Climate change is causing a wide range of physical impacts which have serious implications for investors and businesses. Below is a brief summary of the Climate Change Whitepaper - the first in a five part series.

Climate change is here

Climate change is causing a wide range of physical impacts with serious implications for investors and businesses. While weather variability and extremes have always existed, satellite and other observations show that temperatures are increasing which is causing extreme weather events to become more frequent and intense. These changes mean that the past is no longer a good guide to the future for assessing company/asset vulnerability to extremes. As a result of these changes and slow action to reduce emissions, the World Economic Forums’ Global Risk Report has become increasingly dominated by environmental and social issues stemming from climate change. In 2018 the risks from extreme weather events, natural disasters, and failure of climate change mitigation and adaptation, were ranked as the most likely and most impactful global risks facing the world economy. 

Investment management implications of climate change

For investors various factors will influence the ability to account for and act on the physical risk of climate change. These include:

  • Investment approach – Passive vs active investors and investment styles will influence the ability of investors to integrate these factors into investment decision-making and ownership practices. For example active managers with concentrated portfolios are better able to integrate specific company and asset risks than passive managers generally can, due to their very diversified portfolios and lower analyst resources.
  • Asset class – Similar to the active vs passive example, investors in unlisted assets are better able to incorporate and manage the physical risks of climate change into their investments because of the more direct influence (and oftentimes board representation) afforded by the typically large stakes acquired by investors in unlisted assets.

Strategies for incorporating climate risk

Investors can incorporate the physical risks of climate change in various ways and are able to influence how companies manage these issues. Strategies investors can employ include:

  1. Incorporation of physical risks in assessing individual or groups of assets
    The need for investment in ‘resilience’ to manage the very significant challenges posed by 1.5°C of warming, let alone higher warming outcomes, will require a mindset shift from many investors. The use of scenario analysis, and recognition that the highest impact risks are possible and in some case probable, will be important risk management tools.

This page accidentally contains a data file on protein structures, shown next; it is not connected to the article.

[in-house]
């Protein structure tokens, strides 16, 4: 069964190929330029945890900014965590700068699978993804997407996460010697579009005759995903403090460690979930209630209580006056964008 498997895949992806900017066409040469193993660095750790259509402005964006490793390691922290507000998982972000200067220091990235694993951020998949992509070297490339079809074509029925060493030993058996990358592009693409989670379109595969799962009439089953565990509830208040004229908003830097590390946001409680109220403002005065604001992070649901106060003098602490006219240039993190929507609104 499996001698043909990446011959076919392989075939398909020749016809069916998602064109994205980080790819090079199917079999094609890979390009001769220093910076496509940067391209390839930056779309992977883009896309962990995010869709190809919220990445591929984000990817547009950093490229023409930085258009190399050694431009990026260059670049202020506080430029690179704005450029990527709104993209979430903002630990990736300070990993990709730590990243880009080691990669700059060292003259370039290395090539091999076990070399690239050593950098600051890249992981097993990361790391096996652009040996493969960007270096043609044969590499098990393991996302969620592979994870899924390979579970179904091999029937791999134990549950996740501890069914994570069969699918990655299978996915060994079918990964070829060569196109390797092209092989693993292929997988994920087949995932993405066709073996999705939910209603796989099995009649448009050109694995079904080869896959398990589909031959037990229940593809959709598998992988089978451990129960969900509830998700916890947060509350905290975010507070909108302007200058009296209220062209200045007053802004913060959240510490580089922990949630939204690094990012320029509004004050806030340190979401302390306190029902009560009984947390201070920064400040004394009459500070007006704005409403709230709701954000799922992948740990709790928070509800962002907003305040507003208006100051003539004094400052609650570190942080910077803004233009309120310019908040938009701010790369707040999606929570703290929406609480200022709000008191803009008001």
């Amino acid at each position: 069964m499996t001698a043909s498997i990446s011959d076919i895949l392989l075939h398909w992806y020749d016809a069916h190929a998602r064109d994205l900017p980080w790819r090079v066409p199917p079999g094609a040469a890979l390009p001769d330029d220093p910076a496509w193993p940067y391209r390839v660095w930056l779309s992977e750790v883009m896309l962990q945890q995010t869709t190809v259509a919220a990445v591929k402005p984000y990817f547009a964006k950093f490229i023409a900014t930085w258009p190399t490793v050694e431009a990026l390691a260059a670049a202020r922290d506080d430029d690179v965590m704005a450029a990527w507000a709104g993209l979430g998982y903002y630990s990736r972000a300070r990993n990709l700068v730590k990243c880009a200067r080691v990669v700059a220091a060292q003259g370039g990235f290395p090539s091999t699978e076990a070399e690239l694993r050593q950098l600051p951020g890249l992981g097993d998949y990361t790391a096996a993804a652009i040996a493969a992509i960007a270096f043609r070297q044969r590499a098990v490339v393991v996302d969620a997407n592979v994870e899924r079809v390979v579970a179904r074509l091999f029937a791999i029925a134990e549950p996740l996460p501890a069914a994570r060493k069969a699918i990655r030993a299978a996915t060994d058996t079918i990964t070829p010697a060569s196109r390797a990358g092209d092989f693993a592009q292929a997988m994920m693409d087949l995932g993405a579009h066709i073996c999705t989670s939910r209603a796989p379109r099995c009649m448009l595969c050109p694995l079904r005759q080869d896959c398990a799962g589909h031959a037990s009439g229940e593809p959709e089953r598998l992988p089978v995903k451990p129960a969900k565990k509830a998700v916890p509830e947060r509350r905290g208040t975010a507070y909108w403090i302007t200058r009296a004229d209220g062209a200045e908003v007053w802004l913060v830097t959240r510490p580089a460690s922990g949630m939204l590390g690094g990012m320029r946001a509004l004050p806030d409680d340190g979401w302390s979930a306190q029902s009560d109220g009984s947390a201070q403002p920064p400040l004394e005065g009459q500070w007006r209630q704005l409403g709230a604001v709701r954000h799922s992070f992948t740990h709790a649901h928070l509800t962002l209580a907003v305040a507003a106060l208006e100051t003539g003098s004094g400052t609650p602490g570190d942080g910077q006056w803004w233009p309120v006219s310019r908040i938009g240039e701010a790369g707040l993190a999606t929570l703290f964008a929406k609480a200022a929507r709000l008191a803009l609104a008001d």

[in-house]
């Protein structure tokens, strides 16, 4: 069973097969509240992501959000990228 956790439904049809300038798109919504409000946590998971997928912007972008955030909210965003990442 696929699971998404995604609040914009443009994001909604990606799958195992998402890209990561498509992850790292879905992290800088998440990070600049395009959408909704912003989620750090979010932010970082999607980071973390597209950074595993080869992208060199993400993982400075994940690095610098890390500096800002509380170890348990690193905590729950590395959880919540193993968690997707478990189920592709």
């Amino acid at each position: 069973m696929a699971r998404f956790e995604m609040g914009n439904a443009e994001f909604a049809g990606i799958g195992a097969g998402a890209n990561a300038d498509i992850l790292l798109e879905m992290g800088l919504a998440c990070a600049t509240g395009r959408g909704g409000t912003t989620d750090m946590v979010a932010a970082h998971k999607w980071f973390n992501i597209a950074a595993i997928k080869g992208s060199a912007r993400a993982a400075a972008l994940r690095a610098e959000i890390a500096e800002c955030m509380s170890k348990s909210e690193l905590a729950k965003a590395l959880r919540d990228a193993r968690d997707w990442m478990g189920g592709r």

2. Assumptions related to capital/operating expenditure
    Where a company faces material climate change risks, additional investment will often be required to build resilience in the assets. Investors can monitor and in some cases model these additional capital requirements.
  3. Assumptions related to demand for goods and services
    For some companies including retailers, demands for goods and services may shift as a result of a changing climate. This may particularly impact specialist providers and require changes to inventory management practices. For example, there have already been cases where warmer winters have affected sales of winter clothing and heating appliances.
  4. Engagement with company management
    The results of climate change assessments should be incorporated into engagement plans with companies to help gain confidence in management’s approach to climate risk. As with other ESG issues this can be seen as a proxy for management quality generally and provide competitive advantage to more resilient businesses. Encouraging companies to incorporate good governance and risk management approaches and to play a constructive role in reducing emissions to mitigate climate change can help encourage positive change for individual companies and across markets.
  5. Assessing supply chain risks
    Some companies will face larger risks in their supply chains than in their direct operations. Beyond traditional supply chain analysis, understanding the resilience of critical infrastructure and
    communities will provide a more comprehensive understanding of the risks and opportunities. Understanding supply chain risks related to climate change should be seen as part of existing assessments of supply chain resilience already performed by many investors for both listed and unlisted assets.

For a full list of comprehensive strategies, please refer to the Climate Change Whitepaper. 

Conclusion

Climate change is affecting countries, companies, assets and communities in a variety of ways and these impacts are likely to get worse.

Good stewardship of client assets requires investors to consider these issues with a range of strategies that are relevant for different assets classes.
Given the complexity and wide-reaching nature of the issues posed by climate-breakdown, organisations require an integrated approach which cuts across the business and investment activities.

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